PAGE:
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Sonido Gallo Negro Balances a Psychedelic Richness with Cumbia on 'Mambo Cósmico'

Publicity photo via Bandcamp

Sonido Gallo Negro's Mambo Cósmico is driven by cumbia's buoyant and consistent rhythms that create a sonically rich and bounteous album.

Mambo Cósmico
Sonido Gallo Negro

Glitterbeat

6 April 2018

Sonido Gallo Negro's third album, Mambo Cósmico, plunges listeners into a complex tapestry of sound. Their music balances a psychedelic richness with cumbia, a type of Colombian folkloric music. Mambo Cósmico finds influence from Mexican, Latin American, American and Middle Eastern music. Sonido Gallo Negro is comprised of nine musicians who carefully yet masterfully endow their music with a global pulse. Mambo Cósmico is driven by cumbia's buoyant and consistent rhythms that create a sonically rich and bounteous album.

Sonido Gallo Negro melds an impressive instrumental setup that integrates timbales, congas, bongos, claves with electric guitars, a Farfisa organ, synthesizes, and a theremin. The group is led by Gabriel López's virtuosic command of the electric guitar, and he is backed by Israel Martínez on bass and Dario Maldonado with a secondary guitar. Latin-infused percussion is handled by Enrique Casasola, Edwin Irigoyen, Lucio de los Santos, and Robert Bañuelos. Julian Perez adds the keyboard and organ while Dr. Alderete extenuates the music with the theremin. During live shows, Dr. Alderete also adds a visual element by illustrating the music in real time. The result is highly variegated music that is also skillfully unified.

Mambo Cósmico is a deliriously fun album. Throughout the musicians demonstrate an extensive musical knowledge. The title track starts the album with a characteristic mambo that is fast-paced, driven by staccato and rollicking rhythms. Discerning listeners will hear both the Cuban and Mexican mambo influences. Comparatively, the dissonant sound of the piano harkens to Cuban influence while Mexico is represented by the reliance on brass instruments. Distinctively this track includes vocal expressions that are the telltale characteristic of Mexican mambos. Despite relying on a similar musical genre, Sonido Gallo Negro can adroitly maintain the two countries' distinct sonic and cultural identities.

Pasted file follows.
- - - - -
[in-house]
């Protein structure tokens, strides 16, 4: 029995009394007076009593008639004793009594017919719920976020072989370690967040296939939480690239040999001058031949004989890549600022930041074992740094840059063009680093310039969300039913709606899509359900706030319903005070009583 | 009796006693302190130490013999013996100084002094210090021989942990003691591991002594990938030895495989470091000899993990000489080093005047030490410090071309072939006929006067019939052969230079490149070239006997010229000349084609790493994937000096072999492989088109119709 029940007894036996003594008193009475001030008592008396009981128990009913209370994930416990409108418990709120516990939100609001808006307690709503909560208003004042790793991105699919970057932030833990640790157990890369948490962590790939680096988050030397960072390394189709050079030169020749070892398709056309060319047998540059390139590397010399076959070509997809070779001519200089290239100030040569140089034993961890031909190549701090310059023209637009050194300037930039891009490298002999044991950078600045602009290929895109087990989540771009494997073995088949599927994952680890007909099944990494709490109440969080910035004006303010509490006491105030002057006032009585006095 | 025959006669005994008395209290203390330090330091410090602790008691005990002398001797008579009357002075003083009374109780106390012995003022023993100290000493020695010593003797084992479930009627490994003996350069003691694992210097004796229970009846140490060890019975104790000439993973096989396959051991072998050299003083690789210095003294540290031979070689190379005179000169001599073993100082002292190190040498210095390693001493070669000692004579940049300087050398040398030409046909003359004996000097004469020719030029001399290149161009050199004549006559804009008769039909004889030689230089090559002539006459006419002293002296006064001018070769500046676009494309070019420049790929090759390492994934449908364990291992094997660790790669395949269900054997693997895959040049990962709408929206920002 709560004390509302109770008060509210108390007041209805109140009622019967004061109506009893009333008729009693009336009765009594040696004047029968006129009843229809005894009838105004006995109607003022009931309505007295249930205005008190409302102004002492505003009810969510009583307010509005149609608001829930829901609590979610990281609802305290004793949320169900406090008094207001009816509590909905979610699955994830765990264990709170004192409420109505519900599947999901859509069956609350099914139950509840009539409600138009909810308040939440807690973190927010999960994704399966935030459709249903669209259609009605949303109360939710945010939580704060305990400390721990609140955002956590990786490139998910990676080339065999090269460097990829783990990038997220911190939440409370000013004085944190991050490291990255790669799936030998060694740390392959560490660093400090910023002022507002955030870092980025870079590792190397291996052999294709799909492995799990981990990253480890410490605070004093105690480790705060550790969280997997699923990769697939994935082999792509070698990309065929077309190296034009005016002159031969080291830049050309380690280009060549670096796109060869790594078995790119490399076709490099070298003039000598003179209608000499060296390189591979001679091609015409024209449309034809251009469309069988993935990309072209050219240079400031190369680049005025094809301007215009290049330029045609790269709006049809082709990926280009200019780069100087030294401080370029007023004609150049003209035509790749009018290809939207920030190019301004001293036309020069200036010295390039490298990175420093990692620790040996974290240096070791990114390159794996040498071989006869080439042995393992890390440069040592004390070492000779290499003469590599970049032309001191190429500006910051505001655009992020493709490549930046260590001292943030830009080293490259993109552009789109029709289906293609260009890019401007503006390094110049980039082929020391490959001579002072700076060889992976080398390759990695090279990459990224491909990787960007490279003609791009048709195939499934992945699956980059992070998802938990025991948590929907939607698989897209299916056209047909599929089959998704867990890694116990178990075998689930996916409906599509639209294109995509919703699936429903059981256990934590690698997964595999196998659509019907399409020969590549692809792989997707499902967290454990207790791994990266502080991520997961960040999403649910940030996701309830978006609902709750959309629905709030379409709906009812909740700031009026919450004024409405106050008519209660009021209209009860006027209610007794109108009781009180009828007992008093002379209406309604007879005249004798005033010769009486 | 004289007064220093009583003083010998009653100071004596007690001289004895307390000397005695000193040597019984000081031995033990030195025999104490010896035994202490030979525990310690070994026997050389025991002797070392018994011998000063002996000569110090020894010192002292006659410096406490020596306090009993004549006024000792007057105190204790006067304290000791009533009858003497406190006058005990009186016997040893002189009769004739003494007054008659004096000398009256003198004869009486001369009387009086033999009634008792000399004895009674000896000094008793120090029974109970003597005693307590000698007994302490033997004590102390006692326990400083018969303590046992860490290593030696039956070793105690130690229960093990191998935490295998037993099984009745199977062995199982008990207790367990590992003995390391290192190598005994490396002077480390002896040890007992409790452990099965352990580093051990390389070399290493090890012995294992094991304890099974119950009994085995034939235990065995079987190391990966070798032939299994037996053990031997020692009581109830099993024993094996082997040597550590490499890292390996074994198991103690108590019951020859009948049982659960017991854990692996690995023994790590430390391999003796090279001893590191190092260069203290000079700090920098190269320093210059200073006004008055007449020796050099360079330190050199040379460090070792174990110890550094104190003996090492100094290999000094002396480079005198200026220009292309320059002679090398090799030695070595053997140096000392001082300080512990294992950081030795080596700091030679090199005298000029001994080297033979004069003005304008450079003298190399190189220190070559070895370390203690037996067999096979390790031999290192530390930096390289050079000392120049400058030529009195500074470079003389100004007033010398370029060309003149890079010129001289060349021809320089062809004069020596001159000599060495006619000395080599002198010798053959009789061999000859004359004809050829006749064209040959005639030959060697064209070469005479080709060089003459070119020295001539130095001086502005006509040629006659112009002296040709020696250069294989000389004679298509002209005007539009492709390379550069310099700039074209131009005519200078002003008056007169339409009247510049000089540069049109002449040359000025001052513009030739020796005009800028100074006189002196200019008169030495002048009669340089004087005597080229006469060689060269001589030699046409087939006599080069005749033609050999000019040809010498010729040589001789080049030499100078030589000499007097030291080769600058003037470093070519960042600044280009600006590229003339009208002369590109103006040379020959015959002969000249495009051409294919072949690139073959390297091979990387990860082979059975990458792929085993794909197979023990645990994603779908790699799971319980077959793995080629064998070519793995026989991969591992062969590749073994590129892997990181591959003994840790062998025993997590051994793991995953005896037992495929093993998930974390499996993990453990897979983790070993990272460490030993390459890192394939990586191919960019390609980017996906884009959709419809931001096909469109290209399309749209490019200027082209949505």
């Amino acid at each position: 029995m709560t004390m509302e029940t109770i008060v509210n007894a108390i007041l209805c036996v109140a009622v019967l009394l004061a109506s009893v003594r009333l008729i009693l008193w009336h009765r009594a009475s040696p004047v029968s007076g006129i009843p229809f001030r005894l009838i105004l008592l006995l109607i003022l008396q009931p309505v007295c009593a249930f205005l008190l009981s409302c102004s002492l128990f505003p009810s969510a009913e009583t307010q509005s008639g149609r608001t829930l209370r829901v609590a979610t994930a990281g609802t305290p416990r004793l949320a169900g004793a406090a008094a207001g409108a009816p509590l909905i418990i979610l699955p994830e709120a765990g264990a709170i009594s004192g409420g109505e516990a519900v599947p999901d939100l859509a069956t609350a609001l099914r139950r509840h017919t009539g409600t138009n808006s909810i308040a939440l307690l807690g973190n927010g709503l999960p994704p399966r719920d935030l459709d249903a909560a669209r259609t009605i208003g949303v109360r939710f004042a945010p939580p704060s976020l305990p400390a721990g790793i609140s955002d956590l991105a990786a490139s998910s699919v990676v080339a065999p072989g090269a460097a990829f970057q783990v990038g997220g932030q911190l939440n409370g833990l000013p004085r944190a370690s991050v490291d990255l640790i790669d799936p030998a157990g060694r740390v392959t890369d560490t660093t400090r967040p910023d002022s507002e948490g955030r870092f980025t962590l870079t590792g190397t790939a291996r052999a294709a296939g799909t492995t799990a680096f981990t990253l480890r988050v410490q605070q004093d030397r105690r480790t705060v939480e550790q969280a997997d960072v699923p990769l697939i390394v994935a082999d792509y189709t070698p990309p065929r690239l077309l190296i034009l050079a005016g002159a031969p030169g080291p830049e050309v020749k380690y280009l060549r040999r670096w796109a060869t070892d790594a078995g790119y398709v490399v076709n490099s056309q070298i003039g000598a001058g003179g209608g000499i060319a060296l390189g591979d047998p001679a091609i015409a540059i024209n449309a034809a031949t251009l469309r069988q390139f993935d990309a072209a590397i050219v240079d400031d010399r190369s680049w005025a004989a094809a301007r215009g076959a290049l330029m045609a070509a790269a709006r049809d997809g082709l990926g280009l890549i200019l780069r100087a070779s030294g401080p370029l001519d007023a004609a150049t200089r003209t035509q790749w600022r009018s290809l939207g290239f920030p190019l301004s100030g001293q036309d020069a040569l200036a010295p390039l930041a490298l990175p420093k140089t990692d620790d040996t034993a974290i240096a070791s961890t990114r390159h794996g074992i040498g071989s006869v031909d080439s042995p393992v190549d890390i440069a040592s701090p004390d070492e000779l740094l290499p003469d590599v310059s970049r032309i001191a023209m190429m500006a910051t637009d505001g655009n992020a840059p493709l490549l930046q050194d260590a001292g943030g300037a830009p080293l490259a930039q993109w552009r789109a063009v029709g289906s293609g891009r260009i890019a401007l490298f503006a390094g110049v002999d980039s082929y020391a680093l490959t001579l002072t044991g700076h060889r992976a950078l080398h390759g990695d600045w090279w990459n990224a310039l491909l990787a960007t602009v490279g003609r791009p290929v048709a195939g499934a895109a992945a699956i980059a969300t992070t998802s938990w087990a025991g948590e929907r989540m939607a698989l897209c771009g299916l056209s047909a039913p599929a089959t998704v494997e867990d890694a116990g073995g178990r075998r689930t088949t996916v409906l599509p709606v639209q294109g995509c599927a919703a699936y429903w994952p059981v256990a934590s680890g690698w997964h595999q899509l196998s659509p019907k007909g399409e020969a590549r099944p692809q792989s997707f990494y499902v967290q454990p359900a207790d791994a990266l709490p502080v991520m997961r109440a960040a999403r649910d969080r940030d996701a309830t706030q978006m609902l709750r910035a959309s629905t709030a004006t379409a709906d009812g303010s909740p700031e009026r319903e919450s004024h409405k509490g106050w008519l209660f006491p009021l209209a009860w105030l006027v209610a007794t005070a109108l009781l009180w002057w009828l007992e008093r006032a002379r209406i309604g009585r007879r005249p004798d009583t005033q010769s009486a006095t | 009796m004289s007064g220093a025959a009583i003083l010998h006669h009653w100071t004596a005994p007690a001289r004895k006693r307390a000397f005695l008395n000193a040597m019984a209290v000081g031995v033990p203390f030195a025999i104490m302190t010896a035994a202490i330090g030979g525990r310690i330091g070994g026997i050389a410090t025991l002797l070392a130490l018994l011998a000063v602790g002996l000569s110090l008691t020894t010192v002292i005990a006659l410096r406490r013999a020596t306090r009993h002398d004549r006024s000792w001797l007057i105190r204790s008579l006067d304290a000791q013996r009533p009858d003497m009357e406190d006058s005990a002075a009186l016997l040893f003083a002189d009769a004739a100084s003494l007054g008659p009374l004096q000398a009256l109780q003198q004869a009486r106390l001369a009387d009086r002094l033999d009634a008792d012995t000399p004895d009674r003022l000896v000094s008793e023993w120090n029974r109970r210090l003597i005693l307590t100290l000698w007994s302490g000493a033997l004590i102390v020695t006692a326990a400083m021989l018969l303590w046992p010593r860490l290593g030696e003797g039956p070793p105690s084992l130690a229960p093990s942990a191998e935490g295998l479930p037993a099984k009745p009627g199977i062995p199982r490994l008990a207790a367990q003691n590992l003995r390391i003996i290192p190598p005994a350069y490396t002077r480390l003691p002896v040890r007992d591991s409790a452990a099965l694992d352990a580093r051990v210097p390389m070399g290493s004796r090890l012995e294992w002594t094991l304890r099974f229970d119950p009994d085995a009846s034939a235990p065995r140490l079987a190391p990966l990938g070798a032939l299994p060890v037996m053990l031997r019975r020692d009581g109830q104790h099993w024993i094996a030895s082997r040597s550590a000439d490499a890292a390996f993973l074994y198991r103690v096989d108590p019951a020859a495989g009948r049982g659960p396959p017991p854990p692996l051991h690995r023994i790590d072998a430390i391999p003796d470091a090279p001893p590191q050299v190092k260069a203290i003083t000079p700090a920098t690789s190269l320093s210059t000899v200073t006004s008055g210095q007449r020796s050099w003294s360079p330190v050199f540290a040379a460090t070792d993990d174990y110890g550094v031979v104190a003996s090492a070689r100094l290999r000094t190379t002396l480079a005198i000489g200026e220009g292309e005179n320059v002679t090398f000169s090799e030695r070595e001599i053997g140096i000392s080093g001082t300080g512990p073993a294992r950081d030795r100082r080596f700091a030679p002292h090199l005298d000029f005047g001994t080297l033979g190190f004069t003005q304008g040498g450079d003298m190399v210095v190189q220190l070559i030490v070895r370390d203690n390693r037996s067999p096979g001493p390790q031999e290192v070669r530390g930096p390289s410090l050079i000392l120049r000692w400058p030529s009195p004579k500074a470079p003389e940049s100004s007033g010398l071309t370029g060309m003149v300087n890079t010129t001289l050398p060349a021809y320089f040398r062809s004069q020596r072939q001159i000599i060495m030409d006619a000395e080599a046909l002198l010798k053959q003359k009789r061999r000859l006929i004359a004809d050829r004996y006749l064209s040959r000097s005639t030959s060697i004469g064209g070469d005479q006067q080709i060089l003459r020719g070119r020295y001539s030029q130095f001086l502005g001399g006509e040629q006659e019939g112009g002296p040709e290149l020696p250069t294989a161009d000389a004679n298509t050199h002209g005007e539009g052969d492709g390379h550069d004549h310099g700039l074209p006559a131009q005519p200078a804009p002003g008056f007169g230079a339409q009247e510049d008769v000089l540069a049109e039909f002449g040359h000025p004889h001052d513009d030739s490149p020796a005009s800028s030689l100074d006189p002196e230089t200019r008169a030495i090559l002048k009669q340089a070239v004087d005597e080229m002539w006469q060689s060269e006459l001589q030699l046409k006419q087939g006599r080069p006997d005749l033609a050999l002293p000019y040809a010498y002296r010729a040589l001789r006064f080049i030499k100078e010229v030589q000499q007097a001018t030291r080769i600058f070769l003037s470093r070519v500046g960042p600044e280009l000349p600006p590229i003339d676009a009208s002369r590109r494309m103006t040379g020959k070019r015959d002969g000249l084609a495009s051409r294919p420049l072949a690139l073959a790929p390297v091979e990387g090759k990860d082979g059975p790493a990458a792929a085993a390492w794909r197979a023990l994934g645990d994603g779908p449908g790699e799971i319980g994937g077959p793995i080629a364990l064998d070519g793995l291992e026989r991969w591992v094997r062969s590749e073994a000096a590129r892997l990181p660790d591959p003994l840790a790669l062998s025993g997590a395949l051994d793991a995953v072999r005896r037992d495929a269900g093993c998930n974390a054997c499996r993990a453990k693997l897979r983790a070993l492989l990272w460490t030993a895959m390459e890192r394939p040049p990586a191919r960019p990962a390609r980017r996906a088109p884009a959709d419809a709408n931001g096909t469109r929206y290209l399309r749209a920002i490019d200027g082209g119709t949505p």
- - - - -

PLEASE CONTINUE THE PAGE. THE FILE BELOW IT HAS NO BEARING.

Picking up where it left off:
On Mambo Cósmico, Sonido Gallo Negro covers "Tolú" by Lucho Bermúdez and "¿Quién Será?" by Pablo Beltrán Ruiz. Much as Sonido Gallo Negro, Bermúdez specifically used traditional Colombian music as the foundation for his work. He then fused the music with big-band orchestras and jazz. Likewise, "Tolú" is a true cover. It pays homage to Bermúdez but also demonstrates Sonido Gallo Negro's unique interpretation. Sonido Gallo Negro adds a theremin that creates an interesting counterpoint to the main melody. Maintaining the devotion to psychedelia, the theremin interjects electrically cosmic energy.

Mambo Cósmico continues Sonido Gallo Negro's practice of using Peruvian psychedelic cumbia. Peruvian music went through a significant psychedelic rock period in the late 1960s. Musicians experimented with electric guitars and organs to enhance the typically acoustic Afro-Colombian music. That led to the discovery of American surf music that still plays a major factor in cumbia. Sonido Gallo Negro is no exception. It is impossible to avoid the influence of psychedelia in "La Foca Cha Cha Cha". Whereas the pronounced guitar, typical of the surf sound, is obvious in "Los Danza De Los Diablos". Around the 3:15 timestamp in "Los Danza De Los Diablos", the guitar becomes mind-bogglingly frenetic. But this energy is resolved with a return to a traditional cumbia vibe.

Unlike previous albums, Mambo Cósmico includes a more liberal use of vocals, group choruses, and spoken word. For instance, the title track features intoning of "Yo soy tu destino" - I am your destiny. "Danza Del Mar" infuses porro, a type of music with pre-Columbian roots, with chanted vocals. Listeners feel a deep sense of mourning by the vocals on "Cumbia de Sanación." Indeed, this track was released days after the Mexico City earthquake. Finally, the use of vocal experimentation on a hidden track ends the album.

Mambo Cósmico demonstrates the band's musicality and their thorough understanding of the music's history. Their willingness to compose across genres and experiment with their musical output makes the music captivating. Yet Sonido Gallo Negro successfully infuses their psychedelic richness while also maintaining the authenticity of cumbia. Mambo Cósmico is the heart of Sonido Gallo Negro's repertoire.

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